Addressing domestic violence in the workplace can be challenging, especially if both parties are employees of the same company. But as one employer in Australia learned, the solution to this difficult situation isn’t to fire the victim.
A woman worked as an architectural draftsperson for a construction company in Melbourne. Her domestic partner also worked for the company and in the same open-plan office, although they didn’t need to interact directly for their jobs.
After a domestic violence incident between the woman and her partner, the court ordered him not to approach or remain within three metres of her or communicate with her (it was aware that they worked in the same workplace).
The woman returned to work. Her manager, who was aware of the court order, arranged a meeting with her in “an attempt to mend relationships between her and her husband.” At the meeting, a company director told her he couldn’t have them both working in the same workplace because he couldn’t protect her from her partner. He said her supervisor had decided that she should be the one terminated.
The Fair Work Commission found that there was no valid reason for the woman’s termination. Her firing had nothing to do with her conduct and performance, and everything to do with the conduct of another employee, her partner.
It wasn’t impossible for the two people to continue to work for the company, said the commission. The woman said she felt safe in the open office despite the presence of her partner given that there were many co-workers around. And the court order barring him from communicating with her wouldn’t prevent normal work from occurring because they didn’t have to directly engage as part of a work project.
The commission acknowledged that “there are limits to the extent to which an employer can be expected to accommodate the private lives of employees.” But it was satisfied that, in this case, the company didn’t explore all available options and discuss these matters over a reasonable period of time with those affected. It was clear that the director had made up his mind before the meeting to keep the partner and fire the woman.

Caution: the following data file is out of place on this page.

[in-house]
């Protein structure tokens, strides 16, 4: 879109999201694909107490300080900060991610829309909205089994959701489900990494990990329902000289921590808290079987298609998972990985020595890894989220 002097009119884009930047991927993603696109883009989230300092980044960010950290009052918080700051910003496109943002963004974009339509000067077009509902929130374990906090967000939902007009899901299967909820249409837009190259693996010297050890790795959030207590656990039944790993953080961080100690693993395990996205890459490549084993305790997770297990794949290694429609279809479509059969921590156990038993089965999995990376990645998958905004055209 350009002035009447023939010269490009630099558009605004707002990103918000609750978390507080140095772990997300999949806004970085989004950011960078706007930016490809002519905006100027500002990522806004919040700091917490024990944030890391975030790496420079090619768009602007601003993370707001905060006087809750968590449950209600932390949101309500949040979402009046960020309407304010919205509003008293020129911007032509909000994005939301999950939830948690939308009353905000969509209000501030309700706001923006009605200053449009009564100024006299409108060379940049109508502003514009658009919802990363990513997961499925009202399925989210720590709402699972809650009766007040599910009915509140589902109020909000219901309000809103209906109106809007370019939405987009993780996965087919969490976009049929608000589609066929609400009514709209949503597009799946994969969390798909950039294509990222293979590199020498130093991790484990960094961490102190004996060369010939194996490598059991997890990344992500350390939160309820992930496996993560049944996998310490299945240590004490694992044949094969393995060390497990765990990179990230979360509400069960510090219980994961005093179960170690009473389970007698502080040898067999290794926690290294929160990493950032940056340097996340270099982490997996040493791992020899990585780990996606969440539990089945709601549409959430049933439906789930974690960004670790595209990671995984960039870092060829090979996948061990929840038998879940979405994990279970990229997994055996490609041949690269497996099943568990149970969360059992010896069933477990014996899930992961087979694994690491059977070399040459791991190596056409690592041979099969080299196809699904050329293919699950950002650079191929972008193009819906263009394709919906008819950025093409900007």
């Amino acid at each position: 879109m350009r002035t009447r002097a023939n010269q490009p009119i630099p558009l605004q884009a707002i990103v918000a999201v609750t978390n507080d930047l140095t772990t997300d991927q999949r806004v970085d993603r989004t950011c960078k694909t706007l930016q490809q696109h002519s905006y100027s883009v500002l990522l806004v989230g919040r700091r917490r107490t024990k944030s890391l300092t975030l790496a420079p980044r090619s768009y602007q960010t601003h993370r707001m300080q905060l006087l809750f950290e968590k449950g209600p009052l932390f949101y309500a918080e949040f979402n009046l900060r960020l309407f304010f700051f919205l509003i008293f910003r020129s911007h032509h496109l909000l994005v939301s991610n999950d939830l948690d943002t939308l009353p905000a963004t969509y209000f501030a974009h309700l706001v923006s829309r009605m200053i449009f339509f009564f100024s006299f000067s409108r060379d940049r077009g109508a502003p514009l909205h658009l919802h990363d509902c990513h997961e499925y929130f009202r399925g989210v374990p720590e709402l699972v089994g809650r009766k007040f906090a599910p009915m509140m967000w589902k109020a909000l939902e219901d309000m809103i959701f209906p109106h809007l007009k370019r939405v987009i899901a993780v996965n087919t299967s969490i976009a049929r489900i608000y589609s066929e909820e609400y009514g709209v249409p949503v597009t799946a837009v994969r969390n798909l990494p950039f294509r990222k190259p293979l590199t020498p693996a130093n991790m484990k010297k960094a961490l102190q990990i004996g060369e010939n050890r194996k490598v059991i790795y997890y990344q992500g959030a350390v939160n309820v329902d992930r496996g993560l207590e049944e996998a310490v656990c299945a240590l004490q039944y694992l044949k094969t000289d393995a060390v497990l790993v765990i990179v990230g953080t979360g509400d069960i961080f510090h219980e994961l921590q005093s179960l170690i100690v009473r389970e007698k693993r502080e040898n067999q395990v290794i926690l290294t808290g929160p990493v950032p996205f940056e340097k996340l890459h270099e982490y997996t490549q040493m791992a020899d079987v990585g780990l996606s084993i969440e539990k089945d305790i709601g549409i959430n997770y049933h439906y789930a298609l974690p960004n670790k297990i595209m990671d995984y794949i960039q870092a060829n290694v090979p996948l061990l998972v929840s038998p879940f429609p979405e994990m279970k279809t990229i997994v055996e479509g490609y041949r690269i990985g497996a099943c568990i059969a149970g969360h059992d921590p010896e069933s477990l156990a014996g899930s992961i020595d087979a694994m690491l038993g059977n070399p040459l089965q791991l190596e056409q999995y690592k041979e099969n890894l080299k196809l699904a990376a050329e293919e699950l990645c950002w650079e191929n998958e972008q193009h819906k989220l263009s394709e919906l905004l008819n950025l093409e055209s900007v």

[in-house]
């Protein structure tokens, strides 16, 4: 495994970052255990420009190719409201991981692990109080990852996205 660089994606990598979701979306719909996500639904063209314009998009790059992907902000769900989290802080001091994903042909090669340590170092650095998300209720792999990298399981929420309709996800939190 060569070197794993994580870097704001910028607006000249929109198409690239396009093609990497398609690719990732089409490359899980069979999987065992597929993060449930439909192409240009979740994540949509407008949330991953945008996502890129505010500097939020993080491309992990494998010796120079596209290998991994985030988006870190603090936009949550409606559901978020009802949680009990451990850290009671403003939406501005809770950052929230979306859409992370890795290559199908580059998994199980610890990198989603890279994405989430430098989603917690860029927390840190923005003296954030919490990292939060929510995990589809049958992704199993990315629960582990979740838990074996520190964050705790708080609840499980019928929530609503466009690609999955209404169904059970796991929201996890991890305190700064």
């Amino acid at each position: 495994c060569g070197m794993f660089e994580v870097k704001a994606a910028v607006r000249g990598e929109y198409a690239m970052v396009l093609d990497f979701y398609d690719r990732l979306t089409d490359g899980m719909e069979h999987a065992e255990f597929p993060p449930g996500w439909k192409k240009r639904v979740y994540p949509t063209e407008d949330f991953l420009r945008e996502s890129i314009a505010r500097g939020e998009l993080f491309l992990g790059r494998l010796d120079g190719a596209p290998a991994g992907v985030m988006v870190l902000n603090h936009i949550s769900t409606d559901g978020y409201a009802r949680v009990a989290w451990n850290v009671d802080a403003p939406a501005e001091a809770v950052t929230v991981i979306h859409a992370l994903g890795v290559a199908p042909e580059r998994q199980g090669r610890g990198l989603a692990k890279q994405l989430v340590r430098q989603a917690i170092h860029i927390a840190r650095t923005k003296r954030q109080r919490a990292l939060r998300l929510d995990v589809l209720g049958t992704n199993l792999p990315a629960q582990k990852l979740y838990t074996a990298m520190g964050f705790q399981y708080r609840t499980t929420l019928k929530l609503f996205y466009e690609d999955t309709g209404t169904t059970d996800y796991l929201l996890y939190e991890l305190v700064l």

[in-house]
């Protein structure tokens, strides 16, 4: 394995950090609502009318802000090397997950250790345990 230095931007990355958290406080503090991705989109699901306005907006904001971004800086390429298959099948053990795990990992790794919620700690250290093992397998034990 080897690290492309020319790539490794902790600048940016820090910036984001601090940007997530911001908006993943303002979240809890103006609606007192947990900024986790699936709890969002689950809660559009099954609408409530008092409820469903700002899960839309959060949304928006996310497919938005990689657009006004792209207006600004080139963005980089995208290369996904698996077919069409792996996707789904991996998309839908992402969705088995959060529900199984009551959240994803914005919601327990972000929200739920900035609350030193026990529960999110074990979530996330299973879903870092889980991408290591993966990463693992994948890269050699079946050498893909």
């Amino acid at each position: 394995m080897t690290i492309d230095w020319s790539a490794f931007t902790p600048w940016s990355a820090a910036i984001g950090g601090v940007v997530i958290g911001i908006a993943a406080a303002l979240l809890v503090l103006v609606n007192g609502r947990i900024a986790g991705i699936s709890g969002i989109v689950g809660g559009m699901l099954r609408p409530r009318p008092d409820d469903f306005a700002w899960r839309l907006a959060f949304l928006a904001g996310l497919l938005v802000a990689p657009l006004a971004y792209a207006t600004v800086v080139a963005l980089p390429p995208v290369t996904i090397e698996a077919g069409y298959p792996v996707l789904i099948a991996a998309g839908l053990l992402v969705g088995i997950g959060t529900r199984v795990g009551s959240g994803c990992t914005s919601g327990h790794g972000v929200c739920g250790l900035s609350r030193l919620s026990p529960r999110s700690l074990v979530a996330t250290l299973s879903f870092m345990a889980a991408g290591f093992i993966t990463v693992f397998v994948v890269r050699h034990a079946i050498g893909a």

The commission ruled that her “termination was harsh, unjust and unreasonable” and ordered the company to pay her $27,500 in damages.
Obviously, the decision in this case doesn’t apply to Canadian employers. But if a Canadian company had done the same thing, a Canadian court, board or tribunal would also likely have concluded that the company had no just cause for the woman’s termination.
And domestic violence does impact Canadian workplaces, as a survey found.
The OHS Insider has resources you can use to properly handle domestic violence involving your employees, including:
- Five strategies for addressing domestic violence in the workplace
- A handout for workers on domestic violence
- A model domestic violence policy and model family violence policy
- A video on how to talk to employee who may be experiencing domestic violence
- A recorded webinar on domestic violence: rights, responsibilities and response.